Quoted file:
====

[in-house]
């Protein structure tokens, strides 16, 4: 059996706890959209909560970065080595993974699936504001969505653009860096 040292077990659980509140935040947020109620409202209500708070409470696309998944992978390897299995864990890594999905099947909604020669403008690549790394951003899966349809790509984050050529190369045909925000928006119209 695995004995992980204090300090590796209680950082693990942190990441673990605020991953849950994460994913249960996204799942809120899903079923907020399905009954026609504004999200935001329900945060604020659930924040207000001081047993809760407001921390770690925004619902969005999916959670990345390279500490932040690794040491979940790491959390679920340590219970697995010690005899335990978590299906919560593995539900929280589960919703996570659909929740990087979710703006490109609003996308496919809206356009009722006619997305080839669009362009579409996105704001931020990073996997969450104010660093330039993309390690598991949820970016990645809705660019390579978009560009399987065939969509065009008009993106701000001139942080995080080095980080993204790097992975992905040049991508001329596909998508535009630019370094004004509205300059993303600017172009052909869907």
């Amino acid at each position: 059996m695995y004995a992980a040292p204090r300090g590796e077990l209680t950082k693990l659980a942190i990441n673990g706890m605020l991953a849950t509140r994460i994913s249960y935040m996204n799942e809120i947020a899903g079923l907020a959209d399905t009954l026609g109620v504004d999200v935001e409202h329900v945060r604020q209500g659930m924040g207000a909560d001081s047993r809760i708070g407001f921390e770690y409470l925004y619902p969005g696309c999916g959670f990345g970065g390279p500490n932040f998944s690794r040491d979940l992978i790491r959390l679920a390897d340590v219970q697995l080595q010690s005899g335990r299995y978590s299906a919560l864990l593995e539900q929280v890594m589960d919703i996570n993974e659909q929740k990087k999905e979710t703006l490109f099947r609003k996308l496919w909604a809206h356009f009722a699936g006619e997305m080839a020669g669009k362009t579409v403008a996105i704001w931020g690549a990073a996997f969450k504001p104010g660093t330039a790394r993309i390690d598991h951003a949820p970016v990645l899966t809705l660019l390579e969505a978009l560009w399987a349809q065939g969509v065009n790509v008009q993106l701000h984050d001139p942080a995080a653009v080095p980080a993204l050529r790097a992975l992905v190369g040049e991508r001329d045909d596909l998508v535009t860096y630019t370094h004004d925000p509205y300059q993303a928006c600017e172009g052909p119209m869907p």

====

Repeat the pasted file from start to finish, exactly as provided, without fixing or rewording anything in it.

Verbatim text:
[in-house]
């Protein structure tokens, strides 16, 4: 059996706890959209909560970065080595993974699936504001969505653009860096 040292077990659980509140935040947020109620409202209500708070409470696309998944992978390897299995864990890594999905099947909604020669403008690549790394951003899966349809790509984050050529190369045909925000928006119209 695995004995992980204090300090590796209680950082693990942190990441673990605020991953849950994460994913249960996204799942809120899903079923907020399905009954026609504004999200935001329900945060604020659930924040207000001081047993809760407001921390770690925004619902969005999916959670990345390279500490932040690794040491979940790491959390679920340590219970697995010690005899335990978590299906919560593995539900929280589960919703996570659909929740990087979710703006490109609003996308496919809206356009009722006619997305080839669009362009579409996105704001931020990073996997969450104010660093330039993309390690598991949820970016990645809705660019390579978009560009399987065939969509065009008009993106701000001139942080995080080095980080993204790097992975992905040049991508001329596909998508535009630019370094004004509205300059993303600017172009052909869907």
């Amino acid at each position: 059996m695995y004995a992980a040292p204090r300090g590796e077990l209680t950082k693990l659980a942190i990441n673990g706890m605020l991953a849950t509140r994460i994913s249960y935040m996204n799942e809120i947020a899903g079923l907020a959209d399905t009954l026609g109620v504004d999200v935001e409202h329900v945060r604020q209500g659930m924040g207000a909560d001081s047993r809760i708070g407001f921390e770690y409470l925004y619902p969005g696309c999916g959670f990345g970065g390279p500490n932040f998944s690794r040491d979940l992978i790491r959390l679920a390897d340590v219970q697995l080595q010690s005899g335990r299995y978590s299906a919560l864990l593995e539900q929280v890594m589960d919703i996570n993974e659909q929740k990087k999905e979710t703006l490109f099947r609003k996308l496919w909604a809206h356009f009722a699936g006619e997305m080839a020669g669009k362009t579409v403008a996105i704001w931020g690549a990073a996997f969450k504001p104010g660093t330039a790394r993309i390690d598991h951003a949820p970016v990645l899966t809705l660019l390579e969505a978009l560009w399987a349809q065939g969509v065009n790509v008009q993106l701000h984050d001139p942080a995080a653009v080095p980080a993204l050529r790097a992975l992905v190369g040049e991508r001329d045909d596909l998508v535009t860096y630019t370094h004004d925000p509205y300059q993303a928006c600017e172009g052909p119209m869907p």